In some cases, MNR claims it is waiting for the feds, which has its own at-risk list and commensurate requirements, before coming up with Ontario-appropriate plans. But checking the files, the environmental commissioner found the province often waiting in vain, either because the province had overlooked the fact that the feds had already dealt with this matter, or in other cases that the critters in question weren’t on the feds at-risk list to begin with.
Some species may not get a provincial recovery strategy until 12 years after they were first listed. Other species are waiting 20 years for a plan for “population maintenance”, when in fact the legislation stipulates that what’s required is a plan for “population recovery.” The commissioner’s report characterizes this behaviour as tantamount to MNR disobeying the act.
The reliance upon generic regulations rather than specific applications that must be read, understood, declined or approved means that, “every place no matter how unique or important will be open to activities with the potential to adversely affect species at risk.”
The public doesn’t know what’s going on. The requirement that the ministry post its permits online has been rendered moot by MNR’s selective no-permit-necessary policy. Although the public provided input on the regulatory amendments that established the rules for the new exemptions, a draft of the regulations was never posted, only a description.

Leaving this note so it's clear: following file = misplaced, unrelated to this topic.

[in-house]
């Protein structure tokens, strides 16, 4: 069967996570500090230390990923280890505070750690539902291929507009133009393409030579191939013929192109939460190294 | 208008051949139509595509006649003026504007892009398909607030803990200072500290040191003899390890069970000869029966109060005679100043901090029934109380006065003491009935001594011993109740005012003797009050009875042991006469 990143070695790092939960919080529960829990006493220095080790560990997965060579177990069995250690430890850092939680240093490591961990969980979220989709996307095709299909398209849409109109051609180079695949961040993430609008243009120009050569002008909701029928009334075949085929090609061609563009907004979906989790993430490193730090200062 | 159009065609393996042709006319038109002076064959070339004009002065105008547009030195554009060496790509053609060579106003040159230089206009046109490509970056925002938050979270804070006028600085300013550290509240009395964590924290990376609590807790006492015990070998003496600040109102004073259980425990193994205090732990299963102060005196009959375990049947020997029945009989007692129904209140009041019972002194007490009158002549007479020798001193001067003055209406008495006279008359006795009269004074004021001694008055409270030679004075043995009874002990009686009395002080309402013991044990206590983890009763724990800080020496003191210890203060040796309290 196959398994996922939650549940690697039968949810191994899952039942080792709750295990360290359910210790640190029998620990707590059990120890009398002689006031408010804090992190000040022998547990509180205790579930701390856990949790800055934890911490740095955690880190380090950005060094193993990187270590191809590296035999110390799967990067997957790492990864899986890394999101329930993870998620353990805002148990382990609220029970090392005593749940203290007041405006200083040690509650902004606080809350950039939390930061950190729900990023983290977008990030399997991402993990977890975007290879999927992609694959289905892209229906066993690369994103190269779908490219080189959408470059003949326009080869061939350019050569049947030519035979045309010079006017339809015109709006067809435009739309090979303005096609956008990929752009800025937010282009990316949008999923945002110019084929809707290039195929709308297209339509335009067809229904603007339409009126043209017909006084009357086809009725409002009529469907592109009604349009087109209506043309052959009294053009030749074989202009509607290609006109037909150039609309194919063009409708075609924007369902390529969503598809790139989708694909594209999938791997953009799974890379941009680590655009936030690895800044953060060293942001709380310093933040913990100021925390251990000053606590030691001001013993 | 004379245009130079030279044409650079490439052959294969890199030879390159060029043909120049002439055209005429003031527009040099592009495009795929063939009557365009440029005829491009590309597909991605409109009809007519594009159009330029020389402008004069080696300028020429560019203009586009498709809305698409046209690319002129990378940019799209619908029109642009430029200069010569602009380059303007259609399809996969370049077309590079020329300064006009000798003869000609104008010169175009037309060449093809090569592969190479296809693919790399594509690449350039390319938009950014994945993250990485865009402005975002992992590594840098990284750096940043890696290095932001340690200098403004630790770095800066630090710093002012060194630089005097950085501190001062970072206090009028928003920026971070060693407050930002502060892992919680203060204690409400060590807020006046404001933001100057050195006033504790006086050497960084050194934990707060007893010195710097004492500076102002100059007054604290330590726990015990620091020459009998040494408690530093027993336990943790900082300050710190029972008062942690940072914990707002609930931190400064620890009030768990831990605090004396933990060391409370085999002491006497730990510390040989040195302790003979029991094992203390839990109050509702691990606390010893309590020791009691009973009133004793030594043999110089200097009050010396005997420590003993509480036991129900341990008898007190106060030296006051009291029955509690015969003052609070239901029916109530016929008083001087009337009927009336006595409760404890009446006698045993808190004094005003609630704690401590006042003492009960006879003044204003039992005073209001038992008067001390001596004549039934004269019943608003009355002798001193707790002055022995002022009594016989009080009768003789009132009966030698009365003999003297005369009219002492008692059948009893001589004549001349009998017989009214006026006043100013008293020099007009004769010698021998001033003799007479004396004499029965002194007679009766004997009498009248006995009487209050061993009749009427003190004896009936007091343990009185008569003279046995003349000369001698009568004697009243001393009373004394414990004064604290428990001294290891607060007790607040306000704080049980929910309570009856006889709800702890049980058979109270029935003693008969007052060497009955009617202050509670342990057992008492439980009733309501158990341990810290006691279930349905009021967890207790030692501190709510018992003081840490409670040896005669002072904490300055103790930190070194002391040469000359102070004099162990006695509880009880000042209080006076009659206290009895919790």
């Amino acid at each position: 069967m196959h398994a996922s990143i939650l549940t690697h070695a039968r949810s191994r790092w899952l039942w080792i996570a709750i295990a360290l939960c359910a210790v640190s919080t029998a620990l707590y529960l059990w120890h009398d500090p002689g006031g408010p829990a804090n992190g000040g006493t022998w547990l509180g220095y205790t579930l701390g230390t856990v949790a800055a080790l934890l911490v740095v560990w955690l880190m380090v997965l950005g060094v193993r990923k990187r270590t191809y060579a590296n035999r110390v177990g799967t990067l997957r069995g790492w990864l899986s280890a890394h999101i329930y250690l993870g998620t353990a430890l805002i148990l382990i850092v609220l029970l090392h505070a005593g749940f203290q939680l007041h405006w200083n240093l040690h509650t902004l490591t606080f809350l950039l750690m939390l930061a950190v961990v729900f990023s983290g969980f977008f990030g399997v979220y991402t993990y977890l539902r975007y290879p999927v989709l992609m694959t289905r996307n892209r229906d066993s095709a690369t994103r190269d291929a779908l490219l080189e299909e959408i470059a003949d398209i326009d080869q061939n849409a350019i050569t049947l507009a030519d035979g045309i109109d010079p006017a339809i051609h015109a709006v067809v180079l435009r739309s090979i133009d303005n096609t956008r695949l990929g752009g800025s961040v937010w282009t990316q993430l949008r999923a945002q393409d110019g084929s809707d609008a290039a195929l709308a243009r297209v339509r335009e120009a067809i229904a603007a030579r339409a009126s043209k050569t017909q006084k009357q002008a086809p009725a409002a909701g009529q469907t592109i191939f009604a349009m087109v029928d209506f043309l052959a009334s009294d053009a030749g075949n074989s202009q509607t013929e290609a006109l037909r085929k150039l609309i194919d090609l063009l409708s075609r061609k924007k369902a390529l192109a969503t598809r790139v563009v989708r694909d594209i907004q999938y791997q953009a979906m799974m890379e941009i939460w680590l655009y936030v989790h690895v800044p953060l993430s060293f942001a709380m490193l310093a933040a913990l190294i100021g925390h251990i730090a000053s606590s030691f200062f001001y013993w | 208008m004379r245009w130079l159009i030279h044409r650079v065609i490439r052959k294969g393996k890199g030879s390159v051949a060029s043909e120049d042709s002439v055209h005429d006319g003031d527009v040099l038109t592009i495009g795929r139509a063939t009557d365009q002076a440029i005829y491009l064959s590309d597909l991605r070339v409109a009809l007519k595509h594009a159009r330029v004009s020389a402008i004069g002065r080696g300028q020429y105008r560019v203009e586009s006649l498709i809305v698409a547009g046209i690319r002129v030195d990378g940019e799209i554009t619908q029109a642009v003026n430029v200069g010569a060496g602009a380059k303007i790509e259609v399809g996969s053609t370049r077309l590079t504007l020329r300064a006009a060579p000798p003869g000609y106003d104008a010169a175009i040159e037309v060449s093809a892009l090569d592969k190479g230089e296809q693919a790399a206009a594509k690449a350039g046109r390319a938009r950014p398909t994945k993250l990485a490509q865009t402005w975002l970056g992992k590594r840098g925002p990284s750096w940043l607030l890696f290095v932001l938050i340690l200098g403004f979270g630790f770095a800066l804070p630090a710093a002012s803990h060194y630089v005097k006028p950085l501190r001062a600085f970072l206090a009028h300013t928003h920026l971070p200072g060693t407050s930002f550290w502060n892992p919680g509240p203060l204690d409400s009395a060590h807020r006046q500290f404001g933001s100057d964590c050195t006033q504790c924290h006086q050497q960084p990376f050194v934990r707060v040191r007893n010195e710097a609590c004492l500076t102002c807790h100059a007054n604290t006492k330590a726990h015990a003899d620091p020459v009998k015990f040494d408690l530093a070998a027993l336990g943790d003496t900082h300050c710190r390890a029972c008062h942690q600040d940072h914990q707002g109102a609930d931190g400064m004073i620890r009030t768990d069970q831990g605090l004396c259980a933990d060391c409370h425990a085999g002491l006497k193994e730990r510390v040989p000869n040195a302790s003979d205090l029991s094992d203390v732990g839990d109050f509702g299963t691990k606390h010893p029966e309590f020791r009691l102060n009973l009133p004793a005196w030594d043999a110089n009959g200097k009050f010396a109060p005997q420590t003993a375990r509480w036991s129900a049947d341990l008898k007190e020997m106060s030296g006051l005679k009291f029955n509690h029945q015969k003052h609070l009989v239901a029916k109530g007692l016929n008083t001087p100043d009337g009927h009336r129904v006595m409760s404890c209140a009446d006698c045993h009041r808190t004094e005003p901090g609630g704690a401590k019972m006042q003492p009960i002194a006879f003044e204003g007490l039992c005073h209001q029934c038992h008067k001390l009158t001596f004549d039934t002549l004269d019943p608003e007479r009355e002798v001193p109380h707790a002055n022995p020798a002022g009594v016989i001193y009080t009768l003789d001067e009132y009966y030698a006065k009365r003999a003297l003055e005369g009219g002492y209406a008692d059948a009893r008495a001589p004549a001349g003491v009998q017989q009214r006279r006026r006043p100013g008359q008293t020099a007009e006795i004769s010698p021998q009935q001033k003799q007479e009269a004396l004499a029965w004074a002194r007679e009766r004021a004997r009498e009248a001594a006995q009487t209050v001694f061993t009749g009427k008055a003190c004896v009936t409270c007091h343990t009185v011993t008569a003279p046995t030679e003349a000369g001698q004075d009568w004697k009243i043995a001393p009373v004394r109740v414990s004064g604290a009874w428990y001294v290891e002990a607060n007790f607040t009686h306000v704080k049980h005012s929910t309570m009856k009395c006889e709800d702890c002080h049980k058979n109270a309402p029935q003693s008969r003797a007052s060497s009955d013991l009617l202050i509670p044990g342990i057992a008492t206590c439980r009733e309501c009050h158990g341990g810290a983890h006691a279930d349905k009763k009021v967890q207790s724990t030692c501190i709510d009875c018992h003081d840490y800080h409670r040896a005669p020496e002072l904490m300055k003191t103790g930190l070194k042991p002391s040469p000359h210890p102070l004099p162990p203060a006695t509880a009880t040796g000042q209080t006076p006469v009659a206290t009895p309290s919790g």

“There is a clear trend of MNR deliberately shielding its policies on species at risk from public input,” reads the report. For example, MNR explained its failure to post its Best Management Practices with regards to woodland caribou on the Environmental Registry, by characterizing its BMR as “technical information”, although it saw fit to consult a number of industry associations about them.
“MNR’s failure to post these policies [disguised as technical information] on the Environmental Registry for public consultation constitutes a shocking disregard for its legal obligations under the Environmental Bill of Rights and the process set out under the ESA.”
The environmental commissioner lays the blame for this crisis entirely at the feet of the ministry and not the act itself. “MNR has failed to do what is necessary to make the law work. The ministry has been stalling recovery strategies, crafting meaningless government response statements, delaying habitat protection, mismanaging the permitting process and deliberately ignoring public participation.”
The particular species designated as at risk are stand-ins for all the others who aren’t on the list—yet. When we fail them we are damaging the biodiversity of the province, making it more prone to collapse. When that happens, we’ll be the last to know.